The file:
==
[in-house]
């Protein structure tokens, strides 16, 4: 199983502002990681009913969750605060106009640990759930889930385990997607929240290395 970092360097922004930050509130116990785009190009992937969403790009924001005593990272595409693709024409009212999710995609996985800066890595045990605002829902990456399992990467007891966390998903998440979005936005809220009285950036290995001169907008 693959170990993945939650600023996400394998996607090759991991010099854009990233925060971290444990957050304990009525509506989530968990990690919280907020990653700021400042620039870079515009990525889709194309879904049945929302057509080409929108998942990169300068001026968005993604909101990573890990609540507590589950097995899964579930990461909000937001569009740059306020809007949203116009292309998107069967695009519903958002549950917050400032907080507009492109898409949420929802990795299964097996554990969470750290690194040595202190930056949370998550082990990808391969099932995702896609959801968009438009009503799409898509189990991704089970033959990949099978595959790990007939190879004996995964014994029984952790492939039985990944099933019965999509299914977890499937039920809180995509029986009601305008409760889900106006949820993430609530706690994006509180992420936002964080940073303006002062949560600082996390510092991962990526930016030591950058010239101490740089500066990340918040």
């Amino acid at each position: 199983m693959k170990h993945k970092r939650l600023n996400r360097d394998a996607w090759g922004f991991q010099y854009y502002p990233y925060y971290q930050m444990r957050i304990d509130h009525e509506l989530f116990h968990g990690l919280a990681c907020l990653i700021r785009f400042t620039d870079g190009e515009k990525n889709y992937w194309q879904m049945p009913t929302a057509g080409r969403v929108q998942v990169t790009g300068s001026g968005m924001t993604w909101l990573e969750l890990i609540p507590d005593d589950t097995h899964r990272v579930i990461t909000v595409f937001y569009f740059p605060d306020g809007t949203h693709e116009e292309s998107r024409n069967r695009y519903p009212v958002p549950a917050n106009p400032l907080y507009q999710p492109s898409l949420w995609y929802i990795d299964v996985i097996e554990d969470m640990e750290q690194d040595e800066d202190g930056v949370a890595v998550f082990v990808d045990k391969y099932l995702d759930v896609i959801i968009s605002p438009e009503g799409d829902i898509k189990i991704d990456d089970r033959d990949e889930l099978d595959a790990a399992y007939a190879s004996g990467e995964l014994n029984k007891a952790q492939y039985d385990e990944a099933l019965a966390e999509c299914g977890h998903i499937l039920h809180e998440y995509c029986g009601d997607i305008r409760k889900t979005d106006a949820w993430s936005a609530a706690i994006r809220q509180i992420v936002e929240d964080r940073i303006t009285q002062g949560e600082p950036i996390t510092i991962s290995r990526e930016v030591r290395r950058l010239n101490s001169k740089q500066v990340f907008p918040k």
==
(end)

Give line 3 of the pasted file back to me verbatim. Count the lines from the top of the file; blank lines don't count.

């Amino acid at each position: 199983m693959k170990h993945k970092r939650l600023n996400r360097d394998a996607w090759g922004f991991q010099y854009y502002p990233y925060y971290q930050m444990r957050i304990d509130h009525e509506l989530f116990h968990g990690l919280a990681c907020l990653i700021r785009f400042t620039d870079g190009e515009k990525n889709y992937w194309q879904m049945p009913t929302a057509g080409r969403v929108q998942v990169t790009g300068s001026g968005m924001t993604w909101l990573e969750l890990i609540p507590d005593d589950t097995h899964r990272v579930i990461t909000v595409f937001y569009f740059p605060d306020g809007t949203h693709e116009e292309s998107r024409n069967r695009y519903p009212v958002p549950a917050n106009p400032l907080y507009q999710p492109s898409l949420w995609y929802i990795d299964v996985i097996e554990d969470m640990e750290q690194d040595e800066d202190g930056v949370a890595v998550f082990v990808d045990k391969y099932l995702d759930v896609i959801i968009s605002p438009e009503g799409d829902i898509k189990i991704d990456d089970r033959d990949e889930l099978d595959a790990a399992y007939a190879s004996g990467e995964l014994n029984k007891a952790q492939y039985d385990e990944a099933l019965a966390e999509c299914g977890h998903i499937l039920h809180e998440y995509c029986g009601d997607i305008r409760k889900t979005d106006a949820w993430s936005a609530a706690i994006r809220q509180i992420v936002e929240d964080r940073i303006t009285q002062g949560e600082p950036i996390t510092i991962s290995r990526e930016v030591r290395r950058l010239n101490s001169k740089q500066v990340f907008p918040k």